Is the government doing something illegal? Definitely not…

To some extent, it is casting doubt on its own credibility. In its several prior public offerings, the Novo Mercado regulations were essential so that investors could feel comfortable to believe both in the company and in its controlling shareholder. Now, after receiving the funds of these offerings, the controlling shareholder distances itself from the concepts that guided the creation of the Novo Mercado, leveraging and creating an inherently more conflicting structure than the existing one.

Unfortunately, attracting private investors to a “controlling group” would not be sufficient to eliminate such conflicts nor mitigate the corporate governance problems that are inherent to state-owned enterprises. We have already seen other situations like that and the result was the creation of highly complex and inherently conflicting structures that proved to be costly to the company and shareholders. Cemig and Sanepar are only two examples of that.

Neither do we want to analyze the use of the new structure to attract private investments for an essential sector. But it’s important to note that, as part of an environment of realistic tariffs and in which agreements are respected, such investments could be made feasible by Sabesp itself or other operators, under a point of view of strict financial rationality. If shareholders agreements, bylaws, golden shares and other creative elements are needed to attract private capital, we may be dealing with lack of economic rationale.

Unlike the cases involving Gol and Cosan, – in which B3 could have used its discretionary power to ban or impede the corporate restructurings that made its regulations become ineffective – with the publishing of the new law, nothing can be done to prevent it from being implemented. As already mentioned, it does not directly disobey any existing law or regulation – only circumvents them.

The importance of the ‘one share one vote’ concept has been reiterated by institutional investors across the world. In countries where the protection of investors is fragile, as it is in Brazil, it becomes even more important. Its power resides in limiting the conflict of interest among decision makers (controlling shareholders) and the funds providers (minority shareholders). Here, it’s worth quoting the professor Dan Ariely[3], from the Duke University: “Dishonesty is almost always caused by a conflict of interest.” In other words: no matter how well intentioned the initiative may be, if it creates conflicting structures, it will be an incentive to problems in the future.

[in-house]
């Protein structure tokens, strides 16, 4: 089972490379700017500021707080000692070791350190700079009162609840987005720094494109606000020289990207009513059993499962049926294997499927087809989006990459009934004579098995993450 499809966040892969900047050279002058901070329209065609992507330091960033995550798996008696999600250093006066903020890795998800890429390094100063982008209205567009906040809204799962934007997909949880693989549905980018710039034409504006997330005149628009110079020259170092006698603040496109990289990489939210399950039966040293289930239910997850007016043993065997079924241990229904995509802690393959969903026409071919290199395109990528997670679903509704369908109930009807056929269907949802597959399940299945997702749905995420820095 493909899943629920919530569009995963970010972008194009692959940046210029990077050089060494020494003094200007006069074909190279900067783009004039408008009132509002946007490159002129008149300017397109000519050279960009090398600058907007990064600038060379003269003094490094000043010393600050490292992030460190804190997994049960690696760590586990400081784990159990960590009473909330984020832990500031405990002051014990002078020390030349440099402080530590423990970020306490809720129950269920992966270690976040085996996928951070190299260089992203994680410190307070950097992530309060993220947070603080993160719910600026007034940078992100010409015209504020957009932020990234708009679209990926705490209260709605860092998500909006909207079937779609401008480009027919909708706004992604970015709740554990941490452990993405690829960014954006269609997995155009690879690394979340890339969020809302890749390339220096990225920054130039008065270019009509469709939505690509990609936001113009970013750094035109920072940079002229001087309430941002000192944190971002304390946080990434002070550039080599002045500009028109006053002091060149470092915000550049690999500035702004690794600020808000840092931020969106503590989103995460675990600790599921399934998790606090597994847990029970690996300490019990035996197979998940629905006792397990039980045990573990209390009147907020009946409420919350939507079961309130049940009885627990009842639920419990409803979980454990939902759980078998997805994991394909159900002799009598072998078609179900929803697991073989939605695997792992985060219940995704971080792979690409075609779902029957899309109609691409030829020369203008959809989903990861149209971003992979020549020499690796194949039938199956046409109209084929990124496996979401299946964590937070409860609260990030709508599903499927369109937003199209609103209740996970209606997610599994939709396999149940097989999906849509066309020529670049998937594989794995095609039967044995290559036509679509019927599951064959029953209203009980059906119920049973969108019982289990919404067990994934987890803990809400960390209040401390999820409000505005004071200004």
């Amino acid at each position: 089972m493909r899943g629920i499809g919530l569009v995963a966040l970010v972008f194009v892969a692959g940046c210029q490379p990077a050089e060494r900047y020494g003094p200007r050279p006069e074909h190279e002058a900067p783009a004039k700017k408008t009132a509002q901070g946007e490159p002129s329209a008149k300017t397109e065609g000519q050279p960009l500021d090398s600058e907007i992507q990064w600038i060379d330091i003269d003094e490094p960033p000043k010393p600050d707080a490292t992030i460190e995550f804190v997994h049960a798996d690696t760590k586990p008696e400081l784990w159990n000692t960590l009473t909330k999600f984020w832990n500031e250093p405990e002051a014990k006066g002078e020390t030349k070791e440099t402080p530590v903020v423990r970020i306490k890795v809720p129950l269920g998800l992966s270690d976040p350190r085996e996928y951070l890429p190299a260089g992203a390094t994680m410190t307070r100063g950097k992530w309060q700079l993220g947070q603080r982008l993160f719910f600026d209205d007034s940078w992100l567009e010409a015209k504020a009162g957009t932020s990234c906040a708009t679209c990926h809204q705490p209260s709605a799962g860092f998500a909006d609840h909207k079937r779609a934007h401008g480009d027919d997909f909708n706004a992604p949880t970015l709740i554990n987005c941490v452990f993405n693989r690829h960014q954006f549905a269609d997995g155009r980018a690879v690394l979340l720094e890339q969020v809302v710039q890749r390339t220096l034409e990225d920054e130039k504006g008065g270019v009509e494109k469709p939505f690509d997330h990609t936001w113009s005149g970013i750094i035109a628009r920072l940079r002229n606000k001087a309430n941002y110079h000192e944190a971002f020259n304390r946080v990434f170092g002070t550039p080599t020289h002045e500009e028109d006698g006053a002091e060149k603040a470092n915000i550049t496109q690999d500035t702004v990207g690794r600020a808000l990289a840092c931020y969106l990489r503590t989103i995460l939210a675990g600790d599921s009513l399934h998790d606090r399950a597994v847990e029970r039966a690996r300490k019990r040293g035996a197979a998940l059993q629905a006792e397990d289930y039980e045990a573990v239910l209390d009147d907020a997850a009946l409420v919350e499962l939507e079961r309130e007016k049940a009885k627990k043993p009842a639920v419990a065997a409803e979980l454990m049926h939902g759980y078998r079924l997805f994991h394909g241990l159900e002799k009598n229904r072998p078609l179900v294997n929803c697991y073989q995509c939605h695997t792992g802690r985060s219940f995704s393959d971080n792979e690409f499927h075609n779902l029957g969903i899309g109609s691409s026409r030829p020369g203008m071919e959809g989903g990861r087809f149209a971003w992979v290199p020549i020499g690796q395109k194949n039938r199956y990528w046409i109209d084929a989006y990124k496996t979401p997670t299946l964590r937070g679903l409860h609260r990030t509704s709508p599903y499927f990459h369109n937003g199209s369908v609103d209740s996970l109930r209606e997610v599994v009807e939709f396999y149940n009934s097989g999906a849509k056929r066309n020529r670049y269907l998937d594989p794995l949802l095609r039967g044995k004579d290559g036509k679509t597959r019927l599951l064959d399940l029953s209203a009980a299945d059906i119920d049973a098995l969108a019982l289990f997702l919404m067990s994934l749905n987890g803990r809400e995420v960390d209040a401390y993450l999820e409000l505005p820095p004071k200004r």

There are different nuances as to the approach the regulation should have regarding ‘the one share one vote’ issue. Some specialists claim that any structure that diverge from it must be banned – that was the approach adopted by the Hong Kong Stock Exchange, for example, which banned Alibaba from conducting its IPO in the Chinese market. Others believe that the market should be free to analyze and price different structures – if a company offers a poor governance structure, that’s ok. This will be adjusted in the price.

However, it’s unanimous that selling an asset with specific characteristics and eliminate them later on is very negative to the market’s credibility. It’s the “well, but” culture… the fine print in daily agreements. In the capital market, a deal is a deal. But to agree with something and deny that later on, yet on a legal basis, hurts credibility.

Another example of a frustrated expectation took place in 2005, when Banco Nossa Caixa went public.  The bank’s largest asset was the exclusive access to the payroll of the state’s public servants. In private meetings with investors, the bank’s and the controlling shareholder’s representatives reiterated that it was an inalienable asset. Shortly after, the institution found a legal way to resell the payroll – what means that investors had to pay twice for the same asset. Everything in compliance with the law. But not in compliance with the practices of a company that wants to build a long-term partnership with its capital providers.

If the intended operation is made concrete, the State Government will be mortgaging the credibility built over the years as one of the most reliable state-owned enterprises for investors – and primarily the goodwill created with the pioneering spirit of Sabesp in the Novo Mercado.

As the Anglo-Saxon saying goes, “fool me once, shame on you; fool me twice, shame on me.”

[1] Shares with multiple voting rights.

[2] Although Usiminas is not listed in the Novo Mercado segment, in theory, a public offering should have been made to common shareholders under the terms of the Article 254-A of the Law 6,404/76.

[3] Author of Predictably Irrational, The Honest Truth about Dishonesty and Payoff, among other books.